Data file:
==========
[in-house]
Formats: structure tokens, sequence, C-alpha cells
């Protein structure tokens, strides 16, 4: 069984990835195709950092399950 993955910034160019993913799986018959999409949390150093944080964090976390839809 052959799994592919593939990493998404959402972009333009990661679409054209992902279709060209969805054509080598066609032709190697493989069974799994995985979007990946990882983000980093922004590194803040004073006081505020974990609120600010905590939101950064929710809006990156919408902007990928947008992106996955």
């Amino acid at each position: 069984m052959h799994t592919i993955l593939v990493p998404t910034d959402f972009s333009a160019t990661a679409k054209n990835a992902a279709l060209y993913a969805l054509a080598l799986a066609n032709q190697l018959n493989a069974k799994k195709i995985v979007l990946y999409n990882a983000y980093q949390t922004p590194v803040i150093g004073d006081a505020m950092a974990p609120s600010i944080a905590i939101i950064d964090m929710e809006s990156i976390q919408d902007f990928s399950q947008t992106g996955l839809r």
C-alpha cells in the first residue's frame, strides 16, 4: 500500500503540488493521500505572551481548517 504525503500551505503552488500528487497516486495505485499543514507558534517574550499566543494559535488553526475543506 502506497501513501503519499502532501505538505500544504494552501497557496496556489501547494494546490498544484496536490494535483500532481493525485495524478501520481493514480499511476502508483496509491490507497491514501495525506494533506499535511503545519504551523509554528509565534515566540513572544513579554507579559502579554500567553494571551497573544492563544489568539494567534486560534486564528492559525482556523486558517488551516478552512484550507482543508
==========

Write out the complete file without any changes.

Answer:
[in-house]
Formats: structure tokens, sequence, C-alpha cells
């Protein structure tokens, strides 16, 4: 069984990835195709950092399950 993955910034160019993913799986018959999409949390150093944080964090976390839809 052959799994592919593939990493998404959402972009333009990661679409054209992902279709060209969805054509080598066609032709190697493989069974799994995985979007990946990882983000980093922004590194803040004073006081505020974990609120600010905590939101950064929710809006990156919408902007990928947008992106996955």
């Amino acid at each position: 069984m052959h799994t592919i993955l593939v990493p998404t910034d959402f972009s333009a160019t990661a679409k054209n990835a992902a279709l060209y993913a969805l054509a080598l799986a066609n032709q190697l018959n493989a069974k799994k195709i995985v979007l990946y999409n990882a983000y980093q949390t922004p590194v803040i150093g004073d006081a505020m950092a974990p609120s600010i944080a905590i939101i950064d964090m929710e809006s990156i976390q919408d902007f990928s399950q947008t992106g996955l839809r």
C-alpha cells in the first residue's frame, strides 16, 4: 500500500503540488493521500505572551481548517 504525503500551505503552488500528487497516486495505485499543514507558534517574550499566543494559535488553526475543506 502506497501513501503519499502532501505538505500544504494552501497557496496556489501547494494546490498544484496536490494535483500532481493525485495524478501520481493514480499511476502508483496509491490507497491514501495525506494533506499535511503545519504551523509554528509565534515566540513572544513579554507579559502579554500567553494571551497573544492563544489568539494567534486560534486564528492559525482556523486558517488551516478552512484550507482543508